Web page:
(although it doesn’t hurt).
You just have to actually be willing to see past the smokescreens, doublethink and red-herrings. Take Nate Hentoff, for example:
A famous liberal who was a staple at the Village Voice and who had a column in the Washington Post, in the 1980s Hentoff actually let himself be swayed by evidence about abortion. It happened when Hentoff was reporting on the case of Baby Jane Doe.
Baby Jane Doe was a Long Island infant born with spina bifida and hydrocephalus, which is excess fluid in the cranium. With surgery, spina-bifida babies can grow up to be productive adults. Yet Baby Jane’s parents, on their doctor’s advice, had refused both surgery to close her spine and a shunt to drain the fluid from her brain. In resisting the federal government’s attempt to enforce treatment, the parents pleaded privacy.
As Hentoff told the Washington Times in a 1989 profile, his “curiosity was not so much the case itself but the press coverage.” Everyone on the media was echoing the same talking points about “women’s rights” and “privacy.”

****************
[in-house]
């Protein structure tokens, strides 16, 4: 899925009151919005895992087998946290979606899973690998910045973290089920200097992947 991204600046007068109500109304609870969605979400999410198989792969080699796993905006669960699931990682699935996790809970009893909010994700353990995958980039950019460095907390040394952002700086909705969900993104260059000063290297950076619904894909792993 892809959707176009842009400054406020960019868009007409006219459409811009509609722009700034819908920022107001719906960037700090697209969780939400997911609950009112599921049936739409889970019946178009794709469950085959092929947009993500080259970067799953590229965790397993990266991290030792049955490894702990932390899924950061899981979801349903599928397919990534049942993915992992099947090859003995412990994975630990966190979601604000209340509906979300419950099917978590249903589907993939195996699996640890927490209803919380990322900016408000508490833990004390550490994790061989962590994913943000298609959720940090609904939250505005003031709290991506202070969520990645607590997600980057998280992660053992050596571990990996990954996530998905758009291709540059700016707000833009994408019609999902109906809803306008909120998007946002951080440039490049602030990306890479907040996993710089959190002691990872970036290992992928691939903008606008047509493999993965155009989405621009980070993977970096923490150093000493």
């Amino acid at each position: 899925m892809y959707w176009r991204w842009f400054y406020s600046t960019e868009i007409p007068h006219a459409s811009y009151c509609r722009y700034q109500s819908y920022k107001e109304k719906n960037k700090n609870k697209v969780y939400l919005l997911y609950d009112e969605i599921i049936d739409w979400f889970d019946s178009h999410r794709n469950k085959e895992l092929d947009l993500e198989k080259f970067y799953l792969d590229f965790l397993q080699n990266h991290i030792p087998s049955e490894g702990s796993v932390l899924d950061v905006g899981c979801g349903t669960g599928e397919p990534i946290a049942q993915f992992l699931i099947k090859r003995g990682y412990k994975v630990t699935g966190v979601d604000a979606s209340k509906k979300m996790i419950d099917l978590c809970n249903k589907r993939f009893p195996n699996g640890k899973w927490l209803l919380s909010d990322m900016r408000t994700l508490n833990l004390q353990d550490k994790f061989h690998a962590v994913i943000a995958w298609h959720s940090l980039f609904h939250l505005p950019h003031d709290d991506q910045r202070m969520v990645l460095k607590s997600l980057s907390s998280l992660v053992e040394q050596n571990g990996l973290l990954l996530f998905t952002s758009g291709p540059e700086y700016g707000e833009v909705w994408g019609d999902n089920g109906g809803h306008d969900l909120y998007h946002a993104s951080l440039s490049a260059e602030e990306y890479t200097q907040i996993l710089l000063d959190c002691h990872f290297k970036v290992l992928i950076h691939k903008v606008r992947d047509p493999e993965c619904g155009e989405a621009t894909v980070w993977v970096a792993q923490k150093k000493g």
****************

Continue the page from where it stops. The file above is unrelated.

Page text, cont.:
“Whenever I see that kind of story, where everybody agrees, I know there’s something wrong,” Hentoff told the Times. says. “I finally figured out they were listening to the [parents’] lawyer.”
Hentoff dug into the case and the abortion industry at large, and what he found shocked him. He came across the published reports of experiments in what doctors at Yale-New Haven Hospital called “early death as a management option” for infants “considered to have little or no hope of achieving meaningful ‘humanhood.'” He talked with handicapped people who could have been killed by abortion.
Hentoff is right that catch phrases like, “women’s rights”, “women’s health” etc. are just distractions from what the argument is actually about. In the case of a murder by stabbing, it’s silly to talk about the property rights of the guy who owns the knife; it’s the rights of the guy getting stabbed that are the point. And if an individual does not have certain natural rights by dint of being genetically human (i.e.: if the rights are not derived from scientific fact about what counts as a human being), then what counts as the prerequisites for rights is determined by an agreed upon convention. Which basically amounts to saying that we get to decide who counts as sufficiently human enough to merit rights and who doesn’t. And we all know how well that has worked out for us historically.